Christmas Greetings & Holiday Tidbits

Written by downtown on . Posted in Fresh Copy Newsletter

Exploring the origin of holiday greeting cards People have been sending Christmas cards since 1843 when John Callcott Horsley illustrated the first collection. Two batches totaling 2,050 cards were printed in London and sold that year for a shilling a piece. In 1875 Louis Prang became the first printer to offer cards in America. Early English cards rarely showed winter or religious themes, instea ...

Rememberance Day 2014

Lest we forget.

Written by collegecopy on . Posted in Fresh Copy Newsletter

Remembrance Day began as a way to honour those fallen in the first world war. Today we celebrate the sacrifices that the men and women of our armed forces have made to preserve our freedoms through many wars and conflicts. Thank you. College Copy Shop. “Though they are gone, they are not forgotten. We will always remember the brave and the fallen. They still stand tall, for us all!” ...

Halloween 2014

Happy Halloween!

Written by collegecopy on . Posted in Fresh Copy Newsletter

Halloween and Trick-or-treating go hand in hand. The practice of dressing up in costumes and begging door to door for treats dates back to the Middle Ages. Originally referred to as “guising”, trick-or-treating resembles the medieval custom of poor folk going door to door on Hallowmas, for food in return for prayers for the dead on All Souls’ Day. In Canada the practice of ̶ ...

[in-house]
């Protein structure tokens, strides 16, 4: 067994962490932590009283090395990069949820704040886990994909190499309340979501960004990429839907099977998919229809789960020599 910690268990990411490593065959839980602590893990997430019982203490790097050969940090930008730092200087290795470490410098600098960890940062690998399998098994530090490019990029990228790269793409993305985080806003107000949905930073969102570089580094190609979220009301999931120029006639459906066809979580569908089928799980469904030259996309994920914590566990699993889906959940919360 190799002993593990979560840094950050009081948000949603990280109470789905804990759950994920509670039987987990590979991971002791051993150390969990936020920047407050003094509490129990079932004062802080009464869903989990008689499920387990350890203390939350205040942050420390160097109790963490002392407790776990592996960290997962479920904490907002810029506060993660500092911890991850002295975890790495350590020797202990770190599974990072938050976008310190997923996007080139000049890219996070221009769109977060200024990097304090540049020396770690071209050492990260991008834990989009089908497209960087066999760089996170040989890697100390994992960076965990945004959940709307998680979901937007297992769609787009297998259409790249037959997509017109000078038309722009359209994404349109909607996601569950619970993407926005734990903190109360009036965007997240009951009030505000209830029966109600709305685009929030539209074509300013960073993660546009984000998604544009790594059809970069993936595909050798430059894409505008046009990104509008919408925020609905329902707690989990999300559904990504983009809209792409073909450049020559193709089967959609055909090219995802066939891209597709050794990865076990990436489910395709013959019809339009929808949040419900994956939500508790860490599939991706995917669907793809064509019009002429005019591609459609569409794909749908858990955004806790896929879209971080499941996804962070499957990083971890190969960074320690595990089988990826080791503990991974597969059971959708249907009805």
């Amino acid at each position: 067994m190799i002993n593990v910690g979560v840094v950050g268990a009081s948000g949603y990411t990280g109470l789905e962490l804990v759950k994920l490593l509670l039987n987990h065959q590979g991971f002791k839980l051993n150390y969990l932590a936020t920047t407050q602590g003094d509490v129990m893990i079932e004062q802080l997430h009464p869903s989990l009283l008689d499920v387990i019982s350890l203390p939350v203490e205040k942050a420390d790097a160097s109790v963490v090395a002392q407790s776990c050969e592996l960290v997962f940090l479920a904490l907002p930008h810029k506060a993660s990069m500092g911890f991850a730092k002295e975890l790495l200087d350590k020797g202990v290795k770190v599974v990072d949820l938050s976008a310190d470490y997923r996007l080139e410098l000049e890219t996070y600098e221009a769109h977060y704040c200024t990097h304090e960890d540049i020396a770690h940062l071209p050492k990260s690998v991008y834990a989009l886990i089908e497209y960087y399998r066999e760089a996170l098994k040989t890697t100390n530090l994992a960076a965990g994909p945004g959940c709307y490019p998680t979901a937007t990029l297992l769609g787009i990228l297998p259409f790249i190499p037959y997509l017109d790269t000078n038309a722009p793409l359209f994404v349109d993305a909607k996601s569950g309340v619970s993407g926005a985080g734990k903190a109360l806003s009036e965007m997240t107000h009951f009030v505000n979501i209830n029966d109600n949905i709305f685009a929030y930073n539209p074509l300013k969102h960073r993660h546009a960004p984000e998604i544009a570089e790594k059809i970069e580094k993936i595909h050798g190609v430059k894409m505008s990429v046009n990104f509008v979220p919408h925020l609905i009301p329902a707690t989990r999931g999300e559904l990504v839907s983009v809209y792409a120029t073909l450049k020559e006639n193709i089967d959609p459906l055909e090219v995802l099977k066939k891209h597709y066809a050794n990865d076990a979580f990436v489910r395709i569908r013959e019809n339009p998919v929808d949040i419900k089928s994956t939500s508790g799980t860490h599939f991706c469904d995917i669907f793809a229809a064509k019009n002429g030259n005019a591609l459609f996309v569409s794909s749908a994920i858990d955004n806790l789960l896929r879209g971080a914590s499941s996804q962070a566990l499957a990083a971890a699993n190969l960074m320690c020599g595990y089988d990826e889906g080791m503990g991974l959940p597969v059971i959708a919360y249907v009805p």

Thanksgiving

Written by downtown on . Posted in Fresh Copy Newsletter

While some researchers state that “there is no compelling narrative of the origins of the Canadian Thanksgiving day”, the first Canadian Thanksgiving is often traced back to 1578 and the explorer Martin Frobisher. Frobisher, who had been trying to find a northern passage to the Pacific Ocean, held his Thanksgiving celebration not for harvest but in thanks for surviving the long journe ...

Labour Day 2014

Happy Labour Day!

Written by collegecopy on . Posted in Fresh Copy Newsletter

The Toronto Trades Assembly organized Canada’s first significant demonstration for worker’s rights on April 15, 1872. The goal was to release the 24 leaders of the Toronto Typographical Union who were imprisoned for striking for a nine-hour working day. At this time, trade unions were illegal and striking was seen as a criminal conspiracy to disrupt trade. There was enormous public su ...

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